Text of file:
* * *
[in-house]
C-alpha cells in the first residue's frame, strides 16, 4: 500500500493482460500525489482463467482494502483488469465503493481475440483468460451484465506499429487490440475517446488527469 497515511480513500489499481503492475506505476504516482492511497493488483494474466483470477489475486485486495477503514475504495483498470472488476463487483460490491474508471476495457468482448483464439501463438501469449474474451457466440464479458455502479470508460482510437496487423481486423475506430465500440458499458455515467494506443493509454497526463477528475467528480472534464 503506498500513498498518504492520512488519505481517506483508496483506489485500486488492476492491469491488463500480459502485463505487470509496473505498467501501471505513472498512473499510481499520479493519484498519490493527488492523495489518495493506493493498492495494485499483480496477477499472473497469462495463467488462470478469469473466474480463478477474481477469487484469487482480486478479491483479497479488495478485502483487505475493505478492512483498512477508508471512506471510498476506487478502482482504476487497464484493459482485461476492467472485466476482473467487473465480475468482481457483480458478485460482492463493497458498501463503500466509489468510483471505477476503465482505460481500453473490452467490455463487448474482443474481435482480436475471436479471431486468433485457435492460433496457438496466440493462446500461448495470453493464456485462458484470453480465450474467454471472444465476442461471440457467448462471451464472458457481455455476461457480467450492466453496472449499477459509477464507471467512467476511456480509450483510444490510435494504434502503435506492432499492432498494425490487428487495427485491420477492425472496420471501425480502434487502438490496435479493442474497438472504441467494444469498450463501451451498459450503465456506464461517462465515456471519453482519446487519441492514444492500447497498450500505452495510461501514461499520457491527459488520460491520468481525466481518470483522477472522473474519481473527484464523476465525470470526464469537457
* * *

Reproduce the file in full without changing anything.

[in-house]
C-alpha cells in the first residue's frame, strides 16, 4: 500500500493482460500525489482463467482494502483488469465503493481475440483468460451484465506499429487490440475517446488527469 497515511480513500489499481503492475506505476504516482492511497493488483494474466483470477489475486485486495477503514475504495483498470472488476463487483460490491474508471476495457468482448483464439501463438501469449474474451457466440464479458455502479470508460482510437496487423481486423475506430465500440458499458455515467494506443493509454497526463477528475467528480472534464 503506498500513498498518504492520512488519505481517506483508496483506489485500486488492476492491469491488463500480459502485463505487470509496473505498467501501471505513472498512473499510481499520479493519484498519490493527488492523495489518495493506493493498492495494485499483480496477477499472473497469462495463467488462470478469469473466474480463478477474481477469487484469487482480486478479491483479497479488495478485502483487505475493505478492512483498512477508508471512506471510498476506487478502482482504476487497464484493459482485461476492467472485466476482473467487473465480475468482481457483480458478485460482492463493497458498501463503500466509489468510483471505477476503465482505460481500453473490452467490455463487448474482443474481435482480436475471436479471431486468433485457435492460433496457438496466440493462446500461448495470453493464456485462458484470453480465450474467454471472444465476442461471440457467448462471451464472458457481455455476461457480467450492466453496472449499477459509477464507471467512467476511456480509450483510444490510435494504434502503435506492432499492432498494425490487428487495427485491420477492425472496420471501425480502434487502438490496435479493442474497438472504441467494444469498450463501451451498459450503465456506464461517462465515456471519453482519446487519441492514444492500447497498450500505452495510461501514461499520457491527459488520460491520468481525466481518470483522477472522473474519481473527484464523476465525470470526464469537457